Ken Reddig of Pinawa, Man., has been appointed as the new chair of the National Council of Persons with Lived Experience and its representative to the Canadian Mental Health Association (CMHA) national board of directors. Reddig is a former housing worker with the North Eastman Regional Health Authority and past director of the Eden Foundation, where he worked with Manitoba Housing to develop a 45-unit housing project for people living with mental illness.
Guerres Lucien, outside her home in Lahoye, Haiti, is a participant in an MCC-supported community mental-health project with partner Zanmi Lasante, the Haitian branch of Partners in Health. (Photo by Paul Shetler Fast)
“Close your eyes and imagine you are walking to your garden,” says Saint-Hilaire Olissaint, a community mental-health worker. His calm, soothing voice carries over the din of the nearby street market and the curious chatter of the children watching nearby.
“We can all have good mental health. It is about having a sense of purpose, strong relationships, feeling connected to our communities, knowing who we are, coping with stress and enjoying life,” says a statement by the Canadian Mental Health Association.
The surfacing of her bipolar disorder may have ended Bev Miller's teaching career, but the Eastern Mennonite University alumna has used her experiences to educate others about the disorder and to encourage participation in a National Institute of Mental Health study of the disorder in Anabaptists. (Photo by James Pruitt/The Village Reporter)
The Mennonite Game—tracing the genealogy of a new acquaintance until finding a common ancestor—might be a fun pastime for people with Mennonite backgrounds, but their relatively shallow gene pool is also helpful for understanding the neurobiology behind bipolar disorder.
“And whenever the evil spirit from God came upon Saul, David took the lyre and played it with his hand, and Saul would be relieved and feel better, and the evil spirit would depart from him” (I Samuel 16:23).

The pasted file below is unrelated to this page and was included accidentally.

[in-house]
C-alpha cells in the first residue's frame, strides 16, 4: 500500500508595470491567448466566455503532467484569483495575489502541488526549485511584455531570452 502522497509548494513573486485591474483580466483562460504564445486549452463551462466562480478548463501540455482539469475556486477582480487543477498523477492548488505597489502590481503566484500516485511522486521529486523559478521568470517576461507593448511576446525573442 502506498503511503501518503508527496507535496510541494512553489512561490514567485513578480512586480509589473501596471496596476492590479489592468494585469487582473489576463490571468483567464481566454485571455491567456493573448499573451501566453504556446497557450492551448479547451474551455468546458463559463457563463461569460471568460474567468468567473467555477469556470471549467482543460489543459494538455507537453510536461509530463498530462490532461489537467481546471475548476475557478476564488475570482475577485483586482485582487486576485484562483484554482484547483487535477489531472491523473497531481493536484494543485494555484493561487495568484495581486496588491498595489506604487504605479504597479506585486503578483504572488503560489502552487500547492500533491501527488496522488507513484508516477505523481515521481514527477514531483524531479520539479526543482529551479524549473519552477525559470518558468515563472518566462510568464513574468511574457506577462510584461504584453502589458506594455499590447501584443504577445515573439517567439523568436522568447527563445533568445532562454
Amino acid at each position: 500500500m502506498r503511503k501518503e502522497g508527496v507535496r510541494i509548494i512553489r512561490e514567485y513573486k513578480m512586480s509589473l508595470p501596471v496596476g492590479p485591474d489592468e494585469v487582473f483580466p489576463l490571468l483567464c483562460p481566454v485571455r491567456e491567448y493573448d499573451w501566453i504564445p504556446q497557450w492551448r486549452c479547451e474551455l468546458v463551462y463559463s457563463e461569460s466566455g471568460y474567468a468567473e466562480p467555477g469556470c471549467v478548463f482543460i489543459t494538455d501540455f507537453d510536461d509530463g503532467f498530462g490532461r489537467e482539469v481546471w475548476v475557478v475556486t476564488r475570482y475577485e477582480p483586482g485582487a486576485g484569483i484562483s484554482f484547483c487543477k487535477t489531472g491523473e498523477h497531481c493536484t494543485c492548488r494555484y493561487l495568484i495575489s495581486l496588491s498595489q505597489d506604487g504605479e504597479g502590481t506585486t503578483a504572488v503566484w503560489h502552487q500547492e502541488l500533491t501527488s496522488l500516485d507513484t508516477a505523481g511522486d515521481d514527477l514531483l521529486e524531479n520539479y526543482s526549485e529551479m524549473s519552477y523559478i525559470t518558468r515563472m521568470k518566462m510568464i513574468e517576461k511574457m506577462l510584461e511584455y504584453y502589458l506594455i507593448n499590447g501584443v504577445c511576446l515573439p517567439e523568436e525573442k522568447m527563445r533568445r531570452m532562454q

David would play his harp, and Saul would feel better. David would mediate the spirit of life and make the evil spirit depart from Saul.
No one saw it coming. Not family, not friends, not anyone at the university he attended. On March 23, 2018, after babysitting his nieces and nephews, 18-year-old Nicholas (Nick) Penner Brandt returned to the apartment he shared with an older brother and twin sister, drank poison and died.
Are more students struggling with mental health issues these days, or are they just better able to articulate their struggles than students once were? Jim Epp doesn’t know the answer to this question.
Adriel Brandt reads his poem “The Crow” at the May 3, 2018, “Art and Poetry for Mental Health” reception in Abbotsford. In the background is the photograph by Dale Klippenstein (sitting behind Brandt) accompanying the work. Communitas Supportive Care Society sponsored the art exhibit, focusing on mental health issues. (Photo by Amy Dueckman)
Depression, anxiety, suicidal thoughts and eating disorders may not sound like subjects for art, but a recent exhibit at the Reach gallery proved that art is a powerful medium for educating and talking about mental illness.
Today begins like any other, the type that has become common for me. I cheerfully get out of bed at a decent time, feed my children a healthy breakfast, tidy up and then do a boring 20 minutes on the elliptical machine while they begin their chores. It may not sound revolutionary, but I marvel at the grace contained in these everyday happenings.